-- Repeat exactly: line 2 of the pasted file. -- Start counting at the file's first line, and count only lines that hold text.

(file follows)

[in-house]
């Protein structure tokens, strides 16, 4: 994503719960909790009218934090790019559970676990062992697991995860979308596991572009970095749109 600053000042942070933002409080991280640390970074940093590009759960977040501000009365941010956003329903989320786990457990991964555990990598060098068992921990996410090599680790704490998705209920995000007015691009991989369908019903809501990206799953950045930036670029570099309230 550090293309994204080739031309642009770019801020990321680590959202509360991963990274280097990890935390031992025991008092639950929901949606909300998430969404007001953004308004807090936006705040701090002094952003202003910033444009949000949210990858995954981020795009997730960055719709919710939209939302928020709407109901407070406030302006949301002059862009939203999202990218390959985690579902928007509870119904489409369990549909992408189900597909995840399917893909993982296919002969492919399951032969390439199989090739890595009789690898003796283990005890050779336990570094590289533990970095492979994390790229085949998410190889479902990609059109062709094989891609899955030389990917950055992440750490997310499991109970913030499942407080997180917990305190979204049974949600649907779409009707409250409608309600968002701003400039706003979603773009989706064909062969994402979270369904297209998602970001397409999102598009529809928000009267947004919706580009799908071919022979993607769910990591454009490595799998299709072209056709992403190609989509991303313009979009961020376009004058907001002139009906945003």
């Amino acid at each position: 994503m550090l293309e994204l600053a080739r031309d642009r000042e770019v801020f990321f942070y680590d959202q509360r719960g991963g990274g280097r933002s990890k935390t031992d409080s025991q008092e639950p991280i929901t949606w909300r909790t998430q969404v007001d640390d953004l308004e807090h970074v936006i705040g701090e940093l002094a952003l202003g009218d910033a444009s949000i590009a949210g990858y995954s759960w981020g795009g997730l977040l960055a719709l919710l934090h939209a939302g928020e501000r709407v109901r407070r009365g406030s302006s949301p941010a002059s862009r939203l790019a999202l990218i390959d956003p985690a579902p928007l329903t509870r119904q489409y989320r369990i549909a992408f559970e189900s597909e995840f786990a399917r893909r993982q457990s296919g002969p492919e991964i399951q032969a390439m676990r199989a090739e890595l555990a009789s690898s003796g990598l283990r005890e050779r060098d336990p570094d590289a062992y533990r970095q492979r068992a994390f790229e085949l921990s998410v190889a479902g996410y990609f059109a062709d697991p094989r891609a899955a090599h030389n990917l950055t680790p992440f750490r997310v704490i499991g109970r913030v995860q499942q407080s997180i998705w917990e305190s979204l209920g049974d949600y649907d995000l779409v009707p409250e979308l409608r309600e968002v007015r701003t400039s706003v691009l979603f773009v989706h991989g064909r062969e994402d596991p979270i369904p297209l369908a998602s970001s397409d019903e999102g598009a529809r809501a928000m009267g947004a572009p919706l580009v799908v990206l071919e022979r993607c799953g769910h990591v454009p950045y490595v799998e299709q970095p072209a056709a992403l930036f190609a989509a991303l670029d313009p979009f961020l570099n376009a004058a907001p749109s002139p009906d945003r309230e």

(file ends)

């Protein structure tokens, strides 16, 4: 994503719960909790009218934090790019559970676990062992697991995860979308596991572009970095749109 600053000042942070933002409080991280640390970074940093590009759960977040501000009365941010956003329903989320786990457990991964555990990598060098068992921990996410090599680790704490998705209920995000007015691009991989369908019903809501990206799953950045930036670029570099309230 550090293309994204080739031309642009770019801020990321680590959202509360991963990274280097990890935390031992025991008092639950929901949606909300998430969404007001953004308004807090936006705040701090002094952003202003910033444009949000949210990858995954981020795009997730960055719709919710939209939302928020709407109901407070406030302006949301002059862009939203999202990218390959985690579902928007509870119904489409369990549909992408189900597909995840399917893909993982296919002969492919399951032969390439199989090739890595009789690898003796283990005890050779336990570094590289533990970095492979994390790229085949998410190889479902990609059109062709094989891609899955030389990917950055992440750490997310499991109970913030499942407080997180917990305190979204049974949600649907779409009707409250409608309600968002701003400039706003979603773009989706064909062969994402979270369904297209998602970001397409999102598009529809928000009267947004919706580009799908071919022979993607769910990591454009490595799998299709072209056709992403190609989509991303313009979009961020376009004058907001002139009906945003």